I know, Penelope. What are we going to do with that big blank wall? We’ve been living our livingroom life with just the blankest wall behind our sectional. About once a month, I look back at it ask my husband, “ugh, what are we going to do with this wall?”
[sectional is the IKEA Kivik in Orrsta Gray | wall color is Benjamin Moore Raccoon Fur]
So first off, I know I want to break up that space on the left with a bookcase. This also solves another of our house problems: we have nowhere to store our books right now. I cannot stop thinking about the Crosby Bookcase from Rejuvenation. It’s been on sale for a long time (which makes me so worried that it will go away for good someday soon) and sometimes, it’s even more on sale. And every time that happens, I promise myself I’ll just order it already. I’m also ready for a refresh on this blanket/pillow situation.
Anyway, this is a post about wall art and not a post about how much I want that bookcase from Rejuvenation, nor is it about blankets and pillows.
Ok, so what are we looking at here? This is an overhead view of our living room in SketchUp for you to understand the whole layout. And where that dreamy bookcase will go.
Here’s a pared down shot as if some of our walls and fireplace were invisible. Whatever, it helps! Ok so now you know what we’re working with.
Are we over gallery walls?
[source: Avenue Lifestyle]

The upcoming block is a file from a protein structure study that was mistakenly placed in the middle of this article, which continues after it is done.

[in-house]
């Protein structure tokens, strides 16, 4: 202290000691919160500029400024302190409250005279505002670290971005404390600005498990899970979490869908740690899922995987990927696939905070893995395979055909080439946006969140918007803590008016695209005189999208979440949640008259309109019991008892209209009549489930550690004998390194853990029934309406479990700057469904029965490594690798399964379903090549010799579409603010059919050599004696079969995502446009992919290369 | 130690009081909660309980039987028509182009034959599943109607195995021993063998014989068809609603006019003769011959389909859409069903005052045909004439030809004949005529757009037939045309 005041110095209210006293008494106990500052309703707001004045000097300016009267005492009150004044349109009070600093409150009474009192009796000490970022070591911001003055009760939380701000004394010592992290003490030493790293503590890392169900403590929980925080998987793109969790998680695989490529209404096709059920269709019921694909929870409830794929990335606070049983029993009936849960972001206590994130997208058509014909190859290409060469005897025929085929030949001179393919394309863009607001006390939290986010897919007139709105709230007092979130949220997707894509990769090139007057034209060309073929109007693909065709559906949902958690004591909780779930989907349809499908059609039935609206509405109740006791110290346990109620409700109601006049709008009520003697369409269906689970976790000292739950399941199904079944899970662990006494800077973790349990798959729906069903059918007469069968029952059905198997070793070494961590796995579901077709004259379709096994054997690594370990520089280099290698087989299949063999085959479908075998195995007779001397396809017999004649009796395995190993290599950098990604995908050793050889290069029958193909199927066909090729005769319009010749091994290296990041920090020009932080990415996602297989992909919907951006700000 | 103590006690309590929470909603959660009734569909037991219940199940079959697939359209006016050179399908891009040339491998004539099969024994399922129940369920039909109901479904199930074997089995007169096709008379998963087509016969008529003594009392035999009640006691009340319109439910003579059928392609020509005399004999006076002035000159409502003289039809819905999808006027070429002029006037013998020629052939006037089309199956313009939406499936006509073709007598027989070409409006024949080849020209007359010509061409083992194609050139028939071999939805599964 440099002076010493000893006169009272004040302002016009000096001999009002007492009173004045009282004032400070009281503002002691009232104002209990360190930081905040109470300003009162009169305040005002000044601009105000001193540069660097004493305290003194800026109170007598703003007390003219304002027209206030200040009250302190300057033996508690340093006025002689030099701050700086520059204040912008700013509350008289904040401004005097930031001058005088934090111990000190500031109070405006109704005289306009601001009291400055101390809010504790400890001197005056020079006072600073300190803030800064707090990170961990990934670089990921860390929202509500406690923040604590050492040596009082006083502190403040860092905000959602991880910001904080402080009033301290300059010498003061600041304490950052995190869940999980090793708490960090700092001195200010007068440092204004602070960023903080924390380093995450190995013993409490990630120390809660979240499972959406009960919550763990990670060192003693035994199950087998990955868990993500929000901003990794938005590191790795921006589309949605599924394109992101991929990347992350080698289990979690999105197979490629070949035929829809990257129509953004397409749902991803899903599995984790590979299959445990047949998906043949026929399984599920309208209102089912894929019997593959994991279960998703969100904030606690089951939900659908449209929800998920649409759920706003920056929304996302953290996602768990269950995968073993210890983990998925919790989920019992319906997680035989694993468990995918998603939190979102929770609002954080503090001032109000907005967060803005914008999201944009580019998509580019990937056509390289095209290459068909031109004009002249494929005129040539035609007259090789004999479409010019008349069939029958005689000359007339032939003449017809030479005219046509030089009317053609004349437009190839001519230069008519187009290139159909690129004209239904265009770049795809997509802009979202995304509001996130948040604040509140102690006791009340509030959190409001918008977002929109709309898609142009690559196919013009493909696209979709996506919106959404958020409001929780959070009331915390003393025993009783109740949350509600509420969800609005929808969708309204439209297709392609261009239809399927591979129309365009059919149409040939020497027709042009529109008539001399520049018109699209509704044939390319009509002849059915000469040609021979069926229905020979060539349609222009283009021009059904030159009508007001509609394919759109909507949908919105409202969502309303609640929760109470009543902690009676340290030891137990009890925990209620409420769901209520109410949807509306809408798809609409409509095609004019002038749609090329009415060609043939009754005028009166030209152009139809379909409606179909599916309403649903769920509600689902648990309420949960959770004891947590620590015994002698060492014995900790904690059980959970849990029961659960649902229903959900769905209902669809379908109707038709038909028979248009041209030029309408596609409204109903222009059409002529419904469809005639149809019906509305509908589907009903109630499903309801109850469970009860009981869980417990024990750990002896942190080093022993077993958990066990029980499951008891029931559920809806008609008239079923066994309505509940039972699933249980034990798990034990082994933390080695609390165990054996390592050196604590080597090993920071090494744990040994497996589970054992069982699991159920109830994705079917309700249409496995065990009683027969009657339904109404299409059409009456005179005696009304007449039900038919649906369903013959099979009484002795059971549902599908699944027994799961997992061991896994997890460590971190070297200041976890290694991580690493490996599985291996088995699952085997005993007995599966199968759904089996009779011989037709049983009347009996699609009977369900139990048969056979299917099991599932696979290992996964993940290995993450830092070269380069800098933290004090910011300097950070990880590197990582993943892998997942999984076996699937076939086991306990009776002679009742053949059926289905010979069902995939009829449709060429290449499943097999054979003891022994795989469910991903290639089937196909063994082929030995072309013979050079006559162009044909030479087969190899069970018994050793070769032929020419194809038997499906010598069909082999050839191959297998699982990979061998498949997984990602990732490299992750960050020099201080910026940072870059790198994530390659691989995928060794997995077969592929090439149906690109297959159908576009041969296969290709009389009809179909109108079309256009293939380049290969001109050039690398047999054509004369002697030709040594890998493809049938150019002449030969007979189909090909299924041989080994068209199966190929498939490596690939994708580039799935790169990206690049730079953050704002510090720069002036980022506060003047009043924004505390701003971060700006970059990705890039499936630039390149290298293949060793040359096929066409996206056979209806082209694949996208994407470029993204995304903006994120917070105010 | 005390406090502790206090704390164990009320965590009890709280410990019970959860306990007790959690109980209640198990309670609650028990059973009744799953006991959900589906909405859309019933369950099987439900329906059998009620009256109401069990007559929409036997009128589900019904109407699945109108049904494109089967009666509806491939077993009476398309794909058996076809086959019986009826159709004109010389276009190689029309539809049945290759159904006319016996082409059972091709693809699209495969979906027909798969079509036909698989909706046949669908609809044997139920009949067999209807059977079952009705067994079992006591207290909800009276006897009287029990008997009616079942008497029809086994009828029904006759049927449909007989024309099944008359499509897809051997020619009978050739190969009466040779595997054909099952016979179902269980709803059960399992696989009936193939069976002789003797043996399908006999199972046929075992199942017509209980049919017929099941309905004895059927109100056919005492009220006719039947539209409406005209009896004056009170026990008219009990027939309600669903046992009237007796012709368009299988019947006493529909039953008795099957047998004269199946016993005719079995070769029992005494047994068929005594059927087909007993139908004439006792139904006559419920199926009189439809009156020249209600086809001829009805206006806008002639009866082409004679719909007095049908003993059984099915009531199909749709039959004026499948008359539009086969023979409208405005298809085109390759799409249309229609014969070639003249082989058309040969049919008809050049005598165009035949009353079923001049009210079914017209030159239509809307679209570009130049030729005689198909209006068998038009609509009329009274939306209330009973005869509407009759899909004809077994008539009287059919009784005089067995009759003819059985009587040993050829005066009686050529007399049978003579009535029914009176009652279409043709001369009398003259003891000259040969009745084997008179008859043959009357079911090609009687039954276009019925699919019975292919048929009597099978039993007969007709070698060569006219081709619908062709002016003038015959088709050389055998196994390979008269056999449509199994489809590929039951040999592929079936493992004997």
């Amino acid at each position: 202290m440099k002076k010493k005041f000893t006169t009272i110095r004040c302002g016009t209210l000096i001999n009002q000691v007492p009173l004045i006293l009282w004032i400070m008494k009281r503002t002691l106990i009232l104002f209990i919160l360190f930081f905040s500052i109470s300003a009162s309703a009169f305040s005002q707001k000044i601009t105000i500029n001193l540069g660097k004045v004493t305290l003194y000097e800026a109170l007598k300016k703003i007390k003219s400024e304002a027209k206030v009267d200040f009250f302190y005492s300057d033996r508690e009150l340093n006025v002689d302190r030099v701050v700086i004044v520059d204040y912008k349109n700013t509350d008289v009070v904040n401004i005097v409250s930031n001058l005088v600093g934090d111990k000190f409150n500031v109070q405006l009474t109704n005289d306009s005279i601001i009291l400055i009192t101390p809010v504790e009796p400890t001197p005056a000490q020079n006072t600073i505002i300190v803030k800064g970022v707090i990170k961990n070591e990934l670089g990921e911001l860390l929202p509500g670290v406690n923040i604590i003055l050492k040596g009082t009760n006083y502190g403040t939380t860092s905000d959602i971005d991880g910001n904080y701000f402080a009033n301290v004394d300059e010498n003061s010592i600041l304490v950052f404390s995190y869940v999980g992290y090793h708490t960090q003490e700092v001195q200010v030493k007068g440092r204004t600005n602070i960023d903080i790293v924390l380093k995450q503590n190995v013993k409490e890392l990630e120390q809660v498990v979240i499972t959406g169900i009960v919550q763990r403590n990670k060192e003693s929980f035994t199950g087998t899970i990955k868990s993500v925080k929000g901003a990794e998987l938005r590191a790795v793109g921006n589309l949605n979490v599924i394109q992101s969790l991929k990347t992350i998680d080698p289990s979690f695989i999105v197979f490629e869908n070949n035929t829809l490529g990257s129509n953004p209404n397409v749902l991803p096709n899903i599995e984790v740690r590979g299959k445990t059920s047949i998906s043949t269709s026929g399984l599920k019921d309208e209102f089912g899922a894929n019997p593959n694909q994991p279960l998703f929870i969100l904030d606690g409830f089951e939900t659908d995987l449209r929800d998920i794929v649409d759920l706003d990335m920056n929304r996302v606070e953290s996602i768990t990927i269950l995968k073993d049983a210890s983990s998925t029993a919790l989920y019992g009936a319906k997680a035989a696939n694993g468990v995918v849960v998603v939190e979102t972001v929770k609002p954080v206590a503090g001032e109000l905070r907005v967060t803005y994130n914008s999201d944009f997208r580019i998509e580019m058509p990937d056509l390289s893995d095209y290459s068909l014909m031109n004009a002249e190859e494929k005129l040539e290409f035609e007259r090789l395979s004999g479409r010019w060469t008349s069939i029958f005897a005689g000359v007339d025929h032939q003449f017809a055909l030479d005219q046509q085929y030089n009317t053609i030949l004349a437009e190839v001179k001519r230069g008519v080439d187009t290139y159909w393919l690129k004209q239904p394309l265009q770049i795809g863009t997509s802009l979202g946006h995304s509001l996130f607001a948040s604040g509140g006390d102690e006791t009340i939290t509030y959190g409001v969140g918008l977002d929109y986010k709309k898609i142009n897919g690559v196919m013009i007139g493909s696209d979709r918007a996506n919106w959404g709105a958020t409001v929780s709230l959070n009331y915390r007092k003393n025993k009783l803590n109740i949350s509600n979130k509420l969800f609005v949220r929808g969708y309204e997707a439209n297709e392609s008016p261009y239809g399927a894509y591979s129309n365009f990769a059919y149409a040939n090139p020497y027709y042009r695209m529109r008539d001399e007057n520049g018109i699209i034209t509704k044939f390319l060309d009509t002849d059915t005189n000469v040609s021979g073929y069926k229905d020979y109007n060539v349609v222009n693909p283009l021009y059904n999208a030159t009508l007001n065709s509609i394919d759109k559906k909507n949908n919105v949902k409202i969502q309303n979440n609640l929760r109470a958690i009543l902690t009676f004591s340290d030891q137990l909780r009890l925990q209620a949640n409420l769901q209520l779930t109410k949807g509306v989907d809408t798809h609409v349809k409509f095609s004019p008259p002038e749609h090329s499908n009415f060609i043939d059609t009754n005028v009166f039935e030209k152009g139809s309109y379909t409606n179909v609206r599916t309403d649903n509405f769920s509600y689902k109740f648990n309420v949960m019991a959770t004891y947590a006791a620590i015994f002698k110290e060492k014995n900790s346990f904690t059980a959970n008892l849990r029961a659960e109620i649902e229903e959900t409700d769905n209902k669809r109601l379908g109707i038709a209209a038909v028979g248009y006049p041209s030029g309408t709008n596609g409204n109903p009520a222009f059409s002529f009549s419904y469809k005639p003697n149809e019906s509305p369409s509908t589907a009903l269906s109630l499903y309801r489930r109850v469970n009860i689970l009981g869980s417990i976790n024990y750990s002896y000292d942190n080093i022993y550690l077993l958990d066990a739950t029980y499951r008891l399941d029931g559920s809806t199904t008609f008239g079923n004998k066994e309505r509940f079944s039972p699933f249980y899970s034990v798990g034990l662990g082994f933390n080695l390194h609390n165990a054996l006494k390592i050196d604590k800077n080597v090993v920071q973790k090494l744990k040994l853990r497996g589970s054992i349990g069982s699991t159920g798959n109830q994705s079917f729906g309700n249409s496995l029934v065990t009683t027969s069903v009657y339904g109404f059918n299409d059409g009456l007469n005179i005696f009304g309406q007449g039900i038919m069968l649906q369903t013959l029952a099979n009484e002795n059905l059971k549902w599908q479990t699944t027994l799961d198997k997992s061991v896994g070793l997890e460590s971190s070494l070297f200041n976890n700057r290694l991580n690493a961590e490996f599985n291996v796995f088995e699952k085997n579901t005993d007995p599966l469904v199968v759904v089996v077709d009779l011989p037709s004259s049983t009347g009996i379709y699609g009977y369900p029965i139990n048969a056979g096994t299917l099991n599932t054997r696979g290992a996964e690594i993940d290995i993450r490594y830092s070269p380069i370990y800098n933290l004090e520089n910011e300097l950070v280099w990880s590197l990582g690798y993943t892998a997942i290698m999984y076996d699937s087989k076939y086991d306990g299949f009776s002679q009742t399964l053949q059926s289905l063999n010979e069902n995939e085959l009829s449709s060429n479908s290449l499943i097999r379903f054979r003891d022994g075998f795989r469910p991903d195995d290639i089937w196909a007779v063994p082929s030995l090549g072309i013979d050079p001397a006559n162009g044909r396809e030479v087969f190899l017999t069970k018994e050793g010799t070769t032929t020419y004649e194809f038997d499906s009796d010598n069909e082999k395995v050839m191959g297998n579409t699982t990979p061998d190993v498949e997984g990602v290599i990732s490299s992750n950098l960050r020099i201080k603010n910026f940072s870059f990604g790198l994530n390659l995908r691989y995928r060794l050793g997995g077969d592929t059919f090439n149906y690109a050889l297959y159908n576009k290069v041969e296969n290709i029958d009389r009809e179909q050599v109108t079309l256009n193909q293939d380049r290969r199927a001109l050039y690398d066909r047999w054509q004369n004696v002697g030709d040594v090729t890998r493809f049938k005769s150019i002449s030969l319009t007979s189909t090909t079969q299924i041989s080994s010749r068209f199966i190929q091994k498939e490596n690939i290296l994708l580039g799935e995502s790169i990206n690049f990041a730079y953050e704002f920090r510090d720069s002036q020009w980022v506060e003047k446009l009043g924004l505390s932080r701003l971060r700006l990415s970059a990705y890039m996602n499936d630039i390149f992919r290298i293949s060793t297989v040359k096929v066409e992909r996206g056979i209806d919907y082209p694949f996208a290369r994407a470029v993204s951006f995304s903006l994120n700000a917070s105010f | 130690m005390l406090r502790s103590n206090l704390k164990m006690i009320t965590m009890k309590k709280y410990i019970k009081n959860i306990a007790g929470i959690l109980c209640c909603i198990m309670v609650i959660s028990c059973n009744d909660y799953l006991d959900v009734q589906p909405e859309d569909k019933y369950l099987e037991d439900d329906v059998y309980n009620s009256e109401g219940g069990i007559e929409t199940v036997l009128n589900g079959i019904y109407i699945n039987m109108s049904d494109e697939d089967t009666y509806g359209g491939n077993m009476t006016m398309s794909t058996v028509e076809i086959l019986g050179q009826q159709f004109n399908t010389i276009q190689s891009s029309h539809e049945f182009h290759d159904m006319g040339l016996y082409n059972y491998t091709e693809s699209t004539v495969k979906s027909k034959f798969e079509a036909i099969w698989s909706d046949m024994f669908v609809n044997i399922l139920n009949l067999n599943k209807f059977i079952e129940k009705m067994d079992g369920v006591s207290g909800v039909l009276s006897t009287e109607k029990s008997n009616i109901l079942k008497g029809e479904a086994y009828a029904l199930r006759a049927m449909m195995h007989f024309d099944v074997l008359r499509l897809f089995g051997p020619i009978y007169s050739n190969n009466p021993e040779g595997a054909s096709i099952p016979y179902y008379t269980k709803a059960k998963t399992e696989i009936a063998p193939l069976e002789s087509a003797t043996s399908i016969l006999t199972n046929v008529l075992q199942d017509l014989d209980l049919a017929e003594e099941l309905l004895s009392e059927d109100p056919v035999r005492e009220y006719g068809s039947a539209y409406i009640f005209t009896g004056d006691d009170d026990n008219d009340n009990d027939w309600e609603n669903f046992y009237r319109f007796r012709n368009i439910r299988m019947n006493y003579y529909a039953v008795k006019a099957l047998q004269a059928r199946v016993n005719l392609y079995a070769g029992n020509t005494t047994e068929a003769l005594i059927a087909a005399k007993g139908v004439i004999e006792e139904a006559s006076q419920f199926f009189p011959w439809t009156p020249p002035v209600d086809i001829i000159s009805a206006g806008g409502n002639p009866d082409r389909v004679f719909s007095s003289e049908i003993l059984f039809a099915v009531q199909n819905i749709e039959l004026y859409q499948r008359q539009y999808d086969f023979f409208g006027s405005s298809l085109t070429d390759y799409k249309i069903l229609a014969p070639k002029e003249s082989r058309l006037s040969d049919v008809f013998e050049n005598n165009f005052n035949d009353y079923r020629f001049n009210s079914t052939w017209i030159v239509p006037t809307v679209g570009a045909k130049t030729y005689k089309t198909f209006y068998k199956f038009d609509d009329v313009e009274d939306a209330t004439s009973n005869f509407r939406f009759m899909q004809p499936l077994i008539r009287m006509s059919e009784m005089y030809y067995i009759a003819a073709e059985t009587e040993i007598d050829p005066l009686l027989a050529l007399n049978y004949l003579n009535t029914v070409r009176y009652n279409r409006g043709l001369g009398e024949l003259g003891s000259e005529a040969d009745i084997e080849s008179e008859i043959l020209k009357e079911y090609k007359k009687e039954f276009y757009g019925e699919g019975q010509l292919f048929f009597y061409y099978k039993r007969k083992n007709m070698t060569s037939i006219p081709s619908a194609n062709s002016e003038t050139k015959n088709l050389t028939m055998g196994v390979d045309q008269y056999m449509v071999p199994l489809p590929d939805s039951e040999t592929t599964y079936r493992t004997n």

Gallery walls have been around since the Salon was packed to the gills from floor to ceiling with the works of new painters, eager to show off their work. The above gallery wall from Avenue Lifestyle is beautifully executed with great visual balance.
I thought I was getting tired of gallery walls, that they’re overdone and stale, but I realized it’s just that they’ve been done dirty. When big box stores got into the gallery wall game with pre-made sets – with their matching frames and art – something was lost. To make a good gallery wall (much like making a well-decorated room) you need to build it over time with pieces that mean something to you, with things you’ve held onto over time. This is why you should always have something vintage in every room, there’s simply something about age and old quality that adds the depth and character needed to “finish” a space.
Andy and I have collected a lot of prints over the years but not original paintings. I think we could reuse a lot of what we already have and carefully add to it with our photographs and some original pieces from artists we love. But what other ideas are rolling around in my head, making a decision so tough? Well…
What about the gallery grid?
[source: Elle Decoration]
I’ve been seeing some stunning gallery grid walls around the internet these days. They are perfectly spaced with art or photographs in the same style or treatment. I’ve seen them with matching chunky mats and small photographs, using negative space so tidily.
Tidiness and minimalism are two things I gravitate toward but am often incapable of executing because I just like too much stuff. Also among my concerns (I told you, this whole thing has been making me throw my arms up for months) is: would a gallery grid feel too carefully calculated? Too intentional? Are those good things? I don’t know who I am anymore.